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As sure as I am that Cato can stick up for itself, I can’t help but note that you can see similar statements in a “Cato/Manhattan/PRI/AEI press release” (me being PRI). If you look at at the paper by Chris Conover that Cato published on the cost of over regulation in U.S. helath care, he states a body count of 22,000 annually.

Barry Carol
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Barry Carol

My other line of objection to your argument is that I think (1) and (2) should be put in play. There are obvious, and large, practical and political barriers to changing physician incentive systems, and to giving payers more power to limit prices and/or control utilization. Nonetheless, other nations do these things and they manage to make it work. So long as we can see the success of the German, French, Japanese, Dutch, etc., systems I will not believe that the only option available to us is greater cost-sharing. I absolutely agree with this. I would be interested in more… Read more »

jd
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jd

Spike, I tried to find the study again, too, and failed. I remember two versions of the press release, one which said that costs associated with claims and billing were 33% of total health care costs, and the other said that 33% of health care costs went towards admin, “including” costs for insurance functions like billing and claims. That’s a big difference, and only the latter phrasing makes sense given the other data. As for the general point about efficiency, I completely agree that from a cost perspective a significant benefit of a single payer system is that it simplifies… Read more »

jd
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jd

Barry, You wrote: We cannot give people complete or near complete insulation from out of pocket healthcare costs and expect utilization to be contained. It’s not an easy balancing act. In the current system, I agree. So long as (1) providers have a financial interest in providing more and more costly care, (2) price and utilization controls by government or private payers are ineffective and (3) patients are insulated from the costs of care, then (4) costs will continue to rise faster than inflation. If we assume that (1) and (2) are not going to change, or that we don’t… Read more »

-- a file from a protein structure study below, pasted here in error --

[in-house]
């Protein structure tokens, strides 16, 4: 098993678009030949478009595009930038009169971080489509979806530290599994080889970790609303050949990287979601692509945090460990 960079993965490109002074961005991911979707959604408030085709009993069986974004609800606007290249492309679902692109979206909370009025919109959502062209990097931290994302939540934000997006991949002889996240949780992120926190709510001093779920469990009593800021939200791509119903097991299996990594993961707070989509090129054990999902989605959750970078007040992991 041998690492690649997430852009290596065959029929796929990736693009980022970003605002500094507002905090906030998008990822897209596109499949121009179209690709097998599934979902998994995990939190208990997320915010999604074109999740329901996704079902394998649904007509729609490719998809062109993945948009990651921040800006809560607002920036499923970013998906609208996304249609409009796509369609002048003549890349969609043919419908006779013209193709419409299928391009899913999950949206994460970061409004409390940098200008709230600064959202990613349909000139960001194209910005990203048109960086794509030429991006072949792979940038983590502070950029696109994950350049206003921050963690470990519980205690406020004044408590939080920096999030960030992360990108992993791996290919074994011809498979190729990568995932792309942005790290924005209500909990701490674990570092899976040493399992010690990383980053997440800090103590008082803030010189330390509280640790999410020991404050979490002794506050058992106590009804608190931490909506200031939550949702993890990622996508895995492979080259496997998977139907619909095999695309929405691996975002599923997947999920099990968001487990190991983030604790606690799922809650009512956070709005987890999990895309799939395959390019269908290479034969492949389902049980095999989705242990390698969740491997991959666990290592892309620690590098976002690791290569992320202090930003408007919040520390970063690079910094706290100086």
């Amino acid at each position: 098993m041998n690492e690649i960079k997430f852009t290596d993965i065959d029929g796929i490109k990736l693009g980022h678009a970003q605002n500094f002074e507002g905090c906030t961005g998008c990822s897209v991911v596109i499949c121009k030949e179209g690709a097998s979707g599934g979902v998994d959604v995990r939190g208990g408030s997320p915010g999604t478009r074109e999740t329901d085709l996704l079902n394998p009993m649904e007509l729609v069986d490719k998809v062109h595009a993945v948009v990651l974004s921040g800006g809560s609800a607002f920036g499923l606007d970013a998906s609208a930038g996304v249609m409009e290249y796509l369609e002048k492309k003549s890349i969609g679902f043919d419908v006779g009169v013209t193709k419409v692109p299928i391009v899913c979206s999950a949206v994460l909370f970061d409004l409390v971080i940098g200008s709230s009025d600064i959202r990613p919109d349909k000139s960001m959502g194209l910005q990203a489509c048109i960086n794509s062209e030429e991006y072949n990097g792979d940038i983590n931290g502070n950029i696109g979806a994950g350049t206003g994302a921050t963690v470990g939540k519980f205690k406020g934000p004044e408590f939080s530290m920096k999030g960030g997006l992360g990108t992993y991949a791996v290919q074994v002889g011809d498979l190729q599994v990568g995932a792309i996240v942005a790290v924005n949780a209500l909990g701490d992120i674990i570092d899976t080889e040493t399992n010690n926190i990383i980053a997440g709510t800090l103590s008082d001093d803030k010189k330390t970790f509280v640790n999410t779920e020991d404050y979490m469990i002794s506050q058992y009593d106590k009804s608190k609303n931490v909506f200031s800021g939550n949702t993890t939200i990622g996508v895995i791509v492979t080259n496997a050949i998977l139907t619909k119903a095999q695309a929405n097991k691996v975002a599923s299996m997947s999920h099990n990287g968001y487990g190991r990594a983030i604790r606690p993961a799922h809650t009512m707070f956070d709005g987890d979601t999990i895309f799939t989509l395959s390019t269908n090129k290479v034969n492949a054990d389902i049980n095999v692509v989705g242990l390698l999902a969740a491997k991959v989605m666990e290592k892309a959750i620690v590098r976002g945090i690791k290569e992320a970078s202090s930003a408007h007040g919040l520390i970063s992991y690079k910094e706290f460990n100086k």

Eric Novack
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I tried to glue one of those jaguar hood ornaments to my Honda, but it would not stick…
Neither apparently did my comment as no national health care supporter has answered it…

spike
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Try as I might, I couldn’t track down the original study, only more and more press releases about the study. I agree that it might be a little inflated a number. Ok, so total admin costs account for 2X as great a percentage in the U.S. as they do in Canada, and once you factor in the fact that the U.S. spends 2X as much on health care per capita than Canada, that means that we actually spend 4X as much per capita on admin costs than do Canadians. Basically, you’re telling me that if we adopted Canada’s system, we… Read more »

Barry Carol
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Barry Carol

jd, I appreciate your comments about the working class, though I’m not sure how you define it in terms of income. The point I was trying to make is that a high deductible plan (which under HSA rules can mean anything from roughly $1,000 to $2,700 per person) is far superior to no insurance at all and might be affordable whereas a low deductible plan may not be. It doesn’t completely insulate them from financial risk in the event of a serious illness, but it’s a lot better than nothing. Ideally, we should be able to develop an insurance system… Read more »

jd
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jd